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Acne and Diet

The relationship between acne and diet remains as unclear today as it was 50 years ago. Back then, acne was reputed to be caused by hamburgers, malt sodas, and other foods popular to teenagers. Today, around one in every three teenagers, medical students, doctors, and nurses still believe in a link between acne and diet.

Interest regarding this “link” has been overwhelming due to rising concerns for health and nutrition, but much of what experts know are still largely based on pseudo-scientific hearsay and myths. Actual studies about the link between acne and diet have been hampered by commercial issues, and irrefutable evidence based on good-quality research is still elusive.

At this point, a consensus of popular opinions on the topic is the most reliable source of information regarding the link between acne and diet. While this may be questionable, it is important to note that most medical treatments initially stem from people’s perceptions.

Acne and diet link

The link between acne and diet may have grown from the comparison of western societies with non-western ones. Acne was found in lower incidences in the non-western societies, but was also found to increase that when these societies migrated to a western lifestyle. For instance, the Inuit Indians of Canada had practically no knowledge of acne prior to their adoption of a western lifestyle. When they did, the acne incidence levels soon paralleled those seen in Western Caucasian societies. Similar observations were also noted in other populations undergoing the same migration.

Hyperinsulinemia effect on acne

Chronic hyperinsulinemia (high insulin resistance) may be a key link between acne and diet. It is believed that hyperinsulinemia causes acne by stimulating androgen production and affecting the sebaceous glands and follicular keratinization. It is caused by diets that are high in fat and carbohydrates, which is common in western societies.

SHBG (sex hormone binding globulins) acts against testosterone, binding to free molecules of testosterone and rendering them inactive. More SHBG reduces testosterone, and consequently reduces androgen hormone activity. Testosterone may maintain insulin levels and promote insulin resistance at different levels.

Studies in women with polycystic ovarian syndrome have shown that hyperinsulinemia increases androgen production and decreases SHBG production in the liver. This results in unusually high insulin resistance levels and may prove to be a cause of acne.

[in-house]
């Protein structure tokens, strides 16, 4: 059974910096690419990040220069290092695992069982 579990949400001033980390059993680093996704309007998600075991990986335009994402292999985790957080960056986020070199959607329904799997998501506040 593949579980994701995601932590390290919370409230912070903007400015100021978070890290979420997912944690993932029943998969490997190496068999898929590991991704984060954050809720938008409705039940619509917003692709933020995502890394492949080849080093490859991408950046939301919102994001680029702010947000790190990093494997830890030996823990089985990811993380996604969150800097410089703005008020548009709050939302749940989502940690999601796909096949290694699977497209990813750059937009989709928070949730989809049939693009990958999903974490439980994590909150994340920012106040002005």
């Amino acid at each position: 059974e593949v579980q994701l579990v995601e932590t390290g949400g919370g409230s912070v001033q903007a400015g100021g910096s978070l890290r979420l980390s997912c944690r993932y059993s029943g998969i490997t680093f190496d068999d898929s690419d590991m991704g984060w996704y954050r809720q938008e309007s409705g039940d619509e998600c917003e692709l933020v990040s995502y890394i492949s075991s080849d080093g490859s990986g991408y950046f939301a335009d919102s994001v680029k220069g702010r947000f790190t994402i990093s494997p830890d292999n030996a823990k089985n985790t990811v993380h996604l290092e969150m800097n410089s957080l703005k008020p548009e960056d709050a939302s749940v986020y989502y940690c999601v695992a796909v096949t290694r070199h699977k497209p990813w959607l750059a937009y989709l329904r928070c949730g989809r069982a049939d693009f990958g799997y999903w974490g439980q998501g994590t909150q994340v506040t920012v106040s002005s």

Dietary influence on sebum composition and secretion rate

Another possible link between acne and diet was shown in sebum studies on animals and humans. Animals produced more sebum while subsisting on a high-fat or carbohydrate diet, and humans showed changes in sebum composition and a 40% reduction in sebum secretion after subjected to total and prolonged calorie deprivation.

Pappas et al also disproved the once-popular opinion that sebaceous glands produced sebum on their own and did not derive any of its components from the bloodstream. They convincingly showed that the sebaceous glands in fact draw fatty acids from the bloodstream and use it to produce sebum. While this and other discoveries suggest that dietary fat and carbohydrate may have affect sebum production, it still fails to prove the link between acne and diet.

Interventional studies

Several studies have been made in an attempt to prove the relationships between acne and diet, but so far many of these have failed to produce any links. 2,720 soldiers were studied for any link between acne and obesity, and while a link was found in older subjects, adolescents showed no such relation. 16 acne sufferers showed no difference in sugar consumption with those without acne in another study.

Monozygotic and dizygotic twins were also subjects of a large and important study that found no significant differences in weight, height, birth weight, BMI (body mass index), and reproductive factors between acne and non-acne affected twins.

Chocolate - a cause?

A 1969 study on the supposed worsening effects of chocolate on acne suggested relation. Negligible differences in the moderate acne of 65 volunteers were found, even when one part of the group ate a daily candy bar containing ten times the normal amount of chocolate and the other part eating a similar bar with no chocolate.

However, critics have found several serious flaws in the study’s methodology, the most important of which involved the quality of acne lesions. The study only measured the number of lesions (both comedones and pustular flares) combined, but the conversions of comedones to pustular flares were not taken into account. This was a vital hole in the study, as patients with food-related acne complain of pustular flares more imperatively than comedones. Larger, better-designed studies have not been conducted since.

Is there a link between acne and diet? The jury’s still out on this one.